Consumer Reports: Making smart money decisions during the COVID-19 pandemic

ByNydia Han and Heather Grubola via WPVI logo
Monday, September 14, 2020
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Consumer Reports has some strategies to help you make smart money decisions in these uncertain times.

PHILADELPHIA (WPVI) -- For millions of Americans, this year has forced them to make very difficult financial decisions. While the economic recovery is very uneven, for people with some money left over at the end of each month, the question might be what to do with it. If you are in this position the question is whether to spend or save.

So Consumer Reports has some strategies to help you make smart money decisions in these uncertain times.

Andrea Bloome has devised a whole system, so she can zero her credit card bills and plan for her future at the same time.

"My best plan is to take the money before I ever even see it, so I don't even know it exists," she said.

Money experts at Consumer Reports agree with her strategy, and say it's important to find the right balance.

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"It's difficult to tackle two financial goals at once, but if you take a two-pronged approach, you can save for retirement and pay down your debt at the same time," said Penny Wang, Consumer Reports Money Editor.

Start by taking a good, hard look at where your money is going. Several online tools can help you track your spending, including, which is free and You Need A, which costs $84 a year.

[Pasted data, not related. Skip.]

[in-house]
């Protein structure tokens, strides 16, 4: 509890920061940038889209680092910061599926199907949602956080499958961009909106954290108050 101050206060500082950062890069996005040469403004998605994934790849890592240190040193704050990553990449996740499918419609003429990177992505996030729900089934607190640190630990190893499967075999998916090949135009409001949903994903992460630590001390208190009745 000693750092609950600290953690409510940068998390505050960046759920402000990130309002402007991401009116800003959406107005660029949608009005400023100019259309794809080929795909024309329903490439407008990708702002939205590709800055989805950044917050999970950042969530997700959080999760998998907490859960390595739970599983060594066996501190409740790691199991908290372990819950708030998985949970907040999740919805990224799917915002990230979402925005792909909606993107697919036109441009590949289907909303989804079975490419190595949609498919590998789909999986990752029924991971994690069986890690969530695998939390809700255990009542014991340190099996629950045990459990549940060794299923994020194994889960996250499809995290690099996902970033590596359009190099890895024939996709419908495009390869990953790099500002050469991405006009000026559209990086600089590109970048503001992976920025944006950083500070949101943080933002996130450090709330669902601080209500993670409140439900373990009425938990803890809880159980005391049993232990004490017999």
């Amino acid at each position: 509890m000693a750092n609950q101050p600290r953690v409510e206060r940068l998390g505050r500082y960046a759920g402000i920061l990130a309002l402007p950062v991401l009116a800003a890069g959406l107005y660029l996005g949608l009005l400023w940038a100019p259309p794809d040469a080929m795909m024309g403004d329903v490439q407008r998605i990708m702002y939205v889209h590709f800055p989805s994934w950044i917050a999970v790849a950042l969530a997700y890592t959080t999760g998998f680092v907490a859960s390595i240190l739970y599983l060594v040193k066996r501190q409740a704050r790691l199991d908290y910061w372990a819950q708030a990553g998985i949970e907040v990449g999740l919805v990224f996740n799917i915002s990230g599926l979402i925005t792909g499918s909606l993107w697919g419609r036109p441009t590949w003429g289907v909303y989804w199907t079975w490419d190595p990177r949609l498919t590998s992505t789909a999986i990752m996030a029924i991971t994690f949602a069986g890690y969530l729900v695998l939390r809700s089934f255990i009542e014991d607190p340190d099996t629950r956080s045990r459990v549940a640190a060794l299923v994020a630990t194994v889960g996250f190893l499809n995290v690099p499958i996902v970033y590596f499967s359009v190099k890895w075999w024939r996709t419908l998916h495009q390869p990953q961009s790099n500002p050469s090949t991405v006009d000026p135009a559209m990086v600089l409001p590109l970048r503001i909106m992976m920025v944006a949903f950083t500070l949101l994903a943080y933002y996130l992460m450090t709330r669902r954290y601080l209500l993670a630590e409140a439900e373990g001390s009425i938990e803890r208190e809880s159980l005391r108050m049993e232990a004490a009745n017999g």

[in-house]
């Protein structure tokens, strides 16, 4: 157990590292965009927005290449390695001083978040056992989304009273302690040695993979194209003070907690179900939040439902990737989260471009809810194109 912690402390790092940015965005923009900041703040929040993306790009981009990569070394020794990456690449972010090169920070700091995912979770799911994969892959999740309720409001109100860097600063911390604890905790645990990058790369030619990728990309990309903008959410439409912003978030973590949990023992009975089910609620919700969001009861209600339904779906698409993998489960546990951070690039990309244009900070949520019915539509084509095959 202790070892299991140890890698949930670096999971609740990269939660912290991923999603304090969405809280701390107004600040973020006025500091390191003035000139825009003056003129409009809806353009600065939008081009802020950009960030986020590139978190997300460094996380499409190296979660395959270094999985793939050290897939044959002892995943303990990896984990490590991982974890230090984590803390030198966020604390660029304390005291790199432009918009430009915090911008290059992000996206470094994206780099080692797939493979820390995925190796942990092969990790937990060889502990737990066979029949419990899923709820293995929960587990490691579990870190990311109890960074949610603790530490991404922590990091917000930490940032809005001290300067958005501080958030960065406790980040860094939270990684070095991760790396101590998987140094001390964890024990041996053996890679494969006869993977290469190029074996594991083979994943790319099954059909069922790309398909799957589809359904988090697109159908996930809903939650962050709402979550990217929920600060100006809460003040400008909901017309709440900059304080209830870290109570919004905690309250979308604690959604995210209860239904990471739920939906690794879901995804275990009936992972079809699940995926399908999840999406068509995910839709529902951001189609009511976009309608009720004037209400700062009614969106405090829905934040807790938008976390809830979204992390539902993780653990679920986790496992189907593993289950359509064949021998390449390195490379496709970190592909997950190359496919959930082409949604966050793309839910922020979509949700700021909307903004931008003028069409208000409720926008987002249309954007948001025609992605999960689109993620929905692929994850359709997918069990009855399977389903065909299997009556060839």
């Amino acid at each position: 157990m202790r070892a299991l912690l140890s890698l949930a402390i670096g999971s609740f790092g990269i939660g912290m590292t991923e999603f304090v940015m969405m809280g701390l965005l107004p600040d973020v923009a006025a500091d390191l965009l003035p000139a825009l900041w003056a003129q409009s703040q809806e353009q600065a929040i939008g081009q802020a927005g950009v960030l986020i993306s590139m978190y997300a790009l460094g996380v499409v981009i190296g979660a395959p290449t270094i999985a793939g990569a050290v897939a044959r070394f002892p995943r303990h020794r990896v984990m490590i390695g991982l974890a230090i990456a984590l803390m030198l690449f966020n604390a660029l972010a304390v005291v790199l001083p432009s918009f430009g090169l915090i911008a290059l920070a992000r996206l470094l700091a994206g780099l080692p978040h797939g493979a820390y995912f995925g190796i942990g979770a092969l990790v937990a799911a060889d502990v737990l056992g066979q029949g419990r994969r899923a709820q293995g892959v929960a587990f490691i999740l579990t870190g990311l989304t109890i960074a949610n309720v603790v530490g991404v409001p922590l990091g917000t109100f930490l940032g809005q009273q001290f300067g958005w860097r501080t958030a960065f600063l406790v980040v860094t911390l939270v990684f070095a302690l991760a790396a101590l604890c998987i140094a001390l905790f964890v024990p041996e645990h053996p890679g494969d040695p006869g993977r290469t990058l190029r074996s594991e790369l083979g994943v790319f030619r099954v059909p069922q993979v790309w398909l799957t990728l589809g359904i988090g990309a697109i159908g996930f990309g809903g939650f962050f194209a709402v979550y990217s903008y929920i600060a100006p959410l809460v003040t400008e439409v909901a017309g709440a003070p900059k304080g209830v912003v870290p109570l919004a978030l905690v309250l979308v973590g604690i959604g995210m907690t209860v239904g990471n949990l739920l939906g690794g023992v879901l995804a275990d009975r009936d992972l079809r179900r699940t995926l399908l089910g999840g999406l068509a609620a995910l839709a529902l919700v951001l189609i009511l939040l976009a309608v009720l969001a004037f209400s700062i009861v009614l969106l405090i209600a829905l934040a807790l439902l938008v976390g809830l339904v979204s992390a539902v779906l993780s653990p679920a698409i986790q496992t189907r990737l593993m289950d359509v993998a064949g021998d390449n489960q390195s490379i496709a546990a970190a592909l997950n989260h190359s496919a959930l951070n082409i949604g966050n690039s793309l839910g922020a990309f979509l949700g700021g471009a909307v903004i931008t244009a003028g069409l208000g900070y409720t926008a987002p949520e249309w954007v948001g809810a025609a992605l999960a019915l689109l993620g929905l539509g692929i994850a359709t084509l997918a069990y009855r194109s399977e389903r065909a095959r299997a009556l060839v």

Then, look for ways to free up cash. You'll have the biggest impact with big ticket items such as housing or transportation.

But small fixes, like making coffee yourself or cooking at home, can also add up over time.

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Next, prioritize your debt. High interest credit cards should go first and then lower interest debt, like student loans.

Setting up automatic payments, like Bloome has, can help make it mindless.

"It makes it much easier, because that way, you don't have to remember each month to send in the money and you know that your debt is being paid down regularly," said Wang.

At the same time, slide even a small amount into a rainy day fund, for unexpected medical bills or car repairs. And, continue to feed a retirement plan.

If you have access to a plan at work, opt in. People who do have access can be 12 times more likely to save for retirement.